The second half featured Concerto No. 3 in C minor, completed and showcased with Beethoven at the keyboard in Vienna in 1803. While Mozart’s long shadow still hovers over the piece, Beethoven’s distinct voice has by this time emerged more clearly.  After a dark, march-like, orchestral introduction in which the steady drum-beat of Napoleonic war can be heard, Lewis made a powerful and passionate entry, alternating exquisitely with the orchestra, before launching with unerring accuracy into a Beethoven cadenza of astonishing complexity. Ending in a storm of notes, the first movement gives way to an Adagio which, in the words of Beethoven’s student Carl Czerny, ‘must sound like a holy, distant and celestial harmony’. In Lewis’s hands, the opening melody was simply heart-rending, providing a few moments for private reverie, before the unbridled merriment and exultant laughter of the final Rondo. 

Andris Nelsons conducts Paul Lewis (piano) and the BSO © Hilary Scott

Saturday night offered Piano Concertos No.1 in C, and No.4 in G, which were performed by Lewis with exceptional beauty and dexterity.  Lewis switched effortlessly between majesty and whimsy in the first concerto’s opening Allegro con brio and gave us a dreamily contemplative Andante. The final Rondo, a scampering, helter-skelter ride of pianistic brilliance, was flawlessly delivered. After the interval came Concerto No.4. Lewis has spoken on a number of occasions of the fragility and elusiveness of this concerto, which of the five is also his favourite. He describes it as a ‘dark canvas onto which is projected a small but slowly expanding beam of light – a door through which the player enters’. Played by Beethoven for the first time at a four-hour public concert in 1808, the original programme also saw the premieres of his Fifth and Sixth Symphonies. The length of the event certainly testifies to the remarkable cultural appetite of Viennese audiences of the day, but more importantly, the inclusion of two of his greatest works indicates the extent of Beethoven’s musical and stylistic evolution within a comparatively short time frame. The Fourth Piano Concerto is yet another manifestation of Beethoven’s genius. From the first tentative chords of the Allegro moderato (replete with the pianist’s own cadenza) to the aching vulnerability of the slow movement, to the ebullience of the finale, Lewis’s mastery was awe-inspiring.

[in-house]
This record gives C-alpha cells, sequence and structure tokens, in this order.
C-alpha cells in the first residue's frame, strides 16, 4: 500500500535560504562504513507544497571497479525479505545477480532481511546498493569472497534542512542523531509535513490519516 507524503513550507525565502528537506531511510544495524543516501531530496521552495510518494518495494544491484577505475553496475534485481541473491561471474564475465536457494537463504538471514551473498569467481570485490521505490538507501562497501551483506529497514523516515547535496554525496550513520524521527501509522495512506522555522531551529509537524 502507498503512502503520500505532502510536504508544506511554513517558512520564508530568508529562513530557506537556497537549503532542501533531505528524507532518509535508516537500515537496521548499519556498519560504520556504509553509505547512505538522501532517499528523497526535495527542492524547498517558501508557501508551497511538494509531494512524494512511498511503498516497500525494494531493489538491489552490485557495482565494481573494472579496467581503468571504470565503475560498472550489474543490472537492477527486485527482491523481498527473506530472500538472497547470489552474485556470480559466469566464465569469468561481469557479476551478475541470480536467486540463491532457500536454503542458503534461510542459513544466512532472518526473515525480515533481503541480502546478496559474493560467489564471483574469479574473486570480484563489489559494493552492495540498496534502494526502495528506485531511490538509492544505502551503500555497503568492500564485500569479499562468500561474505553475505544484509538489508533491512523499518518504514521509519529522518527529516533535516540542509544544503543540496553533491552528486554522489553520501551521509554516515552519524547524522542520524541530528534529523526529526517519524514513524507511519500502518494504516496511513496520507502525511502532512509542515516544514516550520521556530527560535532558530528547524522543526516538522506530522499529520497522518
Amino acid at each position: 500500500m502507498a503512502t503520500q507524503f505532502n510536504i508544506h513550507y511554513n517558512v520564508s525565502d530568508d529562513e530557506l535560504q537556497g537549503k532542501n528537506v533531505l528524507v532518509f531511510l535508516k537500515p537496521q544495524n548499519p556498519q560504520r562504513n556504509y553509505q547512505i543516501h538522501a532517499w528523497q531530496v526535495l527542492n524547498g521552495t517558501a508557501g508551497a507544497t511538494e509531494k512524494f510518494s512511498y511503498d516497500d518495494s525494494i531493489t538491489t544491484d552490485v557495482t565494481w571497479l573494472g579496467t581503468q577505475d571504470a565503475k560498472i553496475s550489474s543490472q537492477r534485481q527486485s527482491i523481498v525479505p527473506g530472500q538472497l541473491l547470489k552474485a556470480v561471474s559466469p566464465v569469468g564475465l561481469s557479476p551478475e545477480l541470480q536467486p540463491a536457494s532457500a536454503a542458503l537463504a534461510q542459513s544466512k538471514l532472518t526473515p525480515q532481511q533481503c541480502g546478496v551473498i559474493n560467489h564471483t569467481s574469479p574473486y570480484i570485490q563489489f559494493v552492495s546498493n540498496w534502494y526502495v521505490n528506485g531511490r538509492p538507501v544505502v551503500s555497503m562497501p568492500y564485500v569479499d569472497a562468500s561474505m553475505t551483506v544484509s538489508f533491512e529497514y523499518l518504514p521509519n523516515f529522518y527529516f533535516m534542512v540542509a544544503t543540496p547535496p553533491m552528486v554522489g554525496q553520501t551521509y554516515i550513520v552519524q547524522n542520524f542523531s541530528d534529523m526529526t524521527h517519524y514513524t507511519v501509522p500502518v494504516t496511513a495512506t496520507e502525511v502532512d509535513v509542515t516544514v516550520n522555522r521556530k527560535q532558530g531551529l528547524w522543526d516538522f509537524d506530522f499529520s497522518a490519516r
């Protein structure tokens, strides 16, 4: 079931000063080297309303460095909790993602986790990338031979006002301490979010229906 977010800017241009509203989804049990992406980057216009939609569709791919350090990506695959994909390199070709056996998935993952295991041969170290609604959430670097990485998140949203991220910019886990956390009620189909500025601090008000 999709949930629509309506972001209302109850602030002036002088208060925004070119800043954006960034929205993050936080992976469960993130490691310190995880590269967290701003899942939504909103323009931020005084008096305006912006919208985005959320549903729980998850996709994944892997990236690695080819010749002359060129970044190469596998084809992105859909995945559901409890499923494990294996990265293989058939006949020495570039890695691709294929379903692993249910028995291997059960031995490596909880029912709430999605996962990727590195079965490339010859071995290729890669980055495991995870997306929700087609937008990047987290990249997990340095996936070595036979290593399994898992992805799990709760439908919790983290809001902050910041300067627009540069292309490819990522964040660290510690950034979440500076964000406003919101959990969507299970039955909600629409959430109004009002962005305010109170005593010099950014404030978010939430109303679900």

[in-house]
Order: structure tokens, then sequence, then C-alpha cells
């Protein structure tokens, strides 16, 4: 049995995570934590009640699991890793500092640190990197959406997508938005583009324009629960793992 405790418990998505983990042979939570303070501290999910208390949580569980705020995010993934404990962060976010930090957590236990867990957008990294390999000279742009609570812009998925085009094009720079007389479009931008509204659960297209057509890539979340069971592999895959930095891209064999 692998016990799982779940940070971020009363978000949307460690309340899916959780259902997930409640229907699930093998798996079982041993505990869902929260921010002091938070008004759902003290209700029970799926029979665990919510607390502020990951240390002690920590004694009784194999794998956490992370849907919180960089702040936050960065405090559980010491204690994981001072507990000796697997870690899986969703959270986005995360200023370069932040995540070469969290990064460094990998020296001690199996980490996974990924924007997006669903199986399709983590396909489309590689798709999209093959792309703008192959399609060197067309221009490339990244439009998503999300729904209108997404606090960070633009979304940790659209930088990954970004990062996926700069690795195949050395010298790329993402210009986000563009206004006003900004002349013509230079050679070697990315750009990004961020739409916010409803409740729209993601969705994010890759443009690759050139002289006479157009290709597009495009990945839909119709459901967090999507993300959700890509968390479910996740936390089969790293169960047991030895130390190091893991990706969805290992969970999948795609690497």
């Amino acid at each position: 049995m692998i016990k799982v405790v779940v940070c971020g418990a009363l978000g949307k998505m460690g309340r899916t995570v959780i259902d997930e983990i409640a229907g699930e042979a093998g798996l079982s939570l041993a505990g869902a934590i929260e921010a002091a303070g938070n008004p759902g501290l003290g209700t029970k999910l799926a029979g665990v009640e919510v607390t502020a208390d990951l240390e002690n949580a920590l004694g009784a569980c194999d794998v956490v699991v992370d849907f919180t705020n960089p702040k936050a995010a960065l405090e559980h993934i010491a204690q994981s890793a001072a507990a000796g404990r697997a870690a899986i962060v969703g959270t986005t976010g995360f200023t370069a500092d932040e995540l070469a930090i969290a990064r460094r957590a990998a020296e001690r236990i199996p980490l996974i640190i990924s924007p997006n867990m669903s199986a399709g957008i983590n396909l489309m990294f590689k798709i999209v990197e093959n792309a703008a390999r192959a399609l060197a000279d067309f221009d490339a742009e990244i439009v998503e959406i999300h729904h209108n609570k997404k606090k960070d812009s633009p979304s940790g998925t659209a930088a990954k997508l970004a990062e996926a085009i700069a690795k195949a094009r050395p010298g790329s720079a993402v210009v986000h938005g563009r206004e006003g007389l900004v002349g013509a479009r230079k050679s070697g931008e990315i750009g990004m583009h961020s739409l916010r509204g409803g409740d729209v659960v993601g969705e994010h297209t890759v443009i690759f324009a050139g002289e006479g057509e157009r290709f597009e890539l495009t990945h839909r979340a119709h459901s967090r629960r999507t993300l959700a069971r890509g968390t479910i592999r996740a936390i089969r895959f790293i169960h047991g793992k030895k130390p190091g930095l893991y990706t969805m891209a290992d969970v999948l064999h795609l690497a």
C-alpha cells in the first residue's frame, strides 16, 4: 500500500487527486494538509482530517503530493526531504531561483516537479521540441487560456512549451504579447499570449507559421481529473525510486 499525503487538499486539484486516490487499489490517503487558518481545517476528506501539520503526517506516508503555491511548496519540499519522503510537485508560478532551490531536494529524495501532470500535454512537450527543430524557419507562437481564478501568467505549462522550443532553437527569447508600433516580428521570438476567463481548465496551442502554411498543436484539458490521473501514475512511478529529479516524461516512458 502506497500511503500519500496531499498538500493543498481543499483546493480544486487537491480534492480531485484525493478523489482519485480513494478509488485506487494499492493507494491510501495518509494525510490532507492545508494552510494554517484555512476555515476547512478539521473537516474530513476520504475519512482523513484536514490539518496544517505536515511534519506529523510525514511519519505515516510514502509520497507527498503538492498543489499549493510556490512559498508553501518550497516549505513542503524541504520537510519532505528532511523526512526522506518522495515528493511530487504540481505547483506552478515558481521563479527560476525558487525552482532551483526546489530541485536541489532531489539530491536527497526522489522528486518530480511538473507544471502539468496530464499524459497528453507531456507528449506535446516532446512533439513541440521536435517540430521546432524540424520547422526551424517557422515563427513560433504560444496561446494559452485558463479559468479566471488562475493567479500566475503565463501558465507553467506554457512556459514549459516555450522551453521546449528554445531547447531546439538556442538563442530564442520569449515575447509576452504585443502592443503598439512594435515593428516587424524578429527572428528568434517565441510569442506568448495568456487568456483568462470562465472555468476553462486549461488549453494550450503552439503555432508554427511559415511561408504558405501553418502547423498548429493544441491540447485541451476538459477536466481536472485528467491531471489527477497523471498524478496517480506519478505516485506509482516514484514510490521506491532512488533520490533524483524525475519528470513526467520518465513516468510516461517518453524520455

Piano Concerto No.5 in E, the Emperor, crowned Sunday afternoon’s concert. Lewis’s heroic opening flourishes contrasted dramatically with the hymn-like Andante, which he played with such deep intensity that even the birds nesting high up in the Shed’s rafters appeared to fall silent. The final Rondo was nothing less than a triumphant dance whose closing bars drew rapturous applause from a standing audience.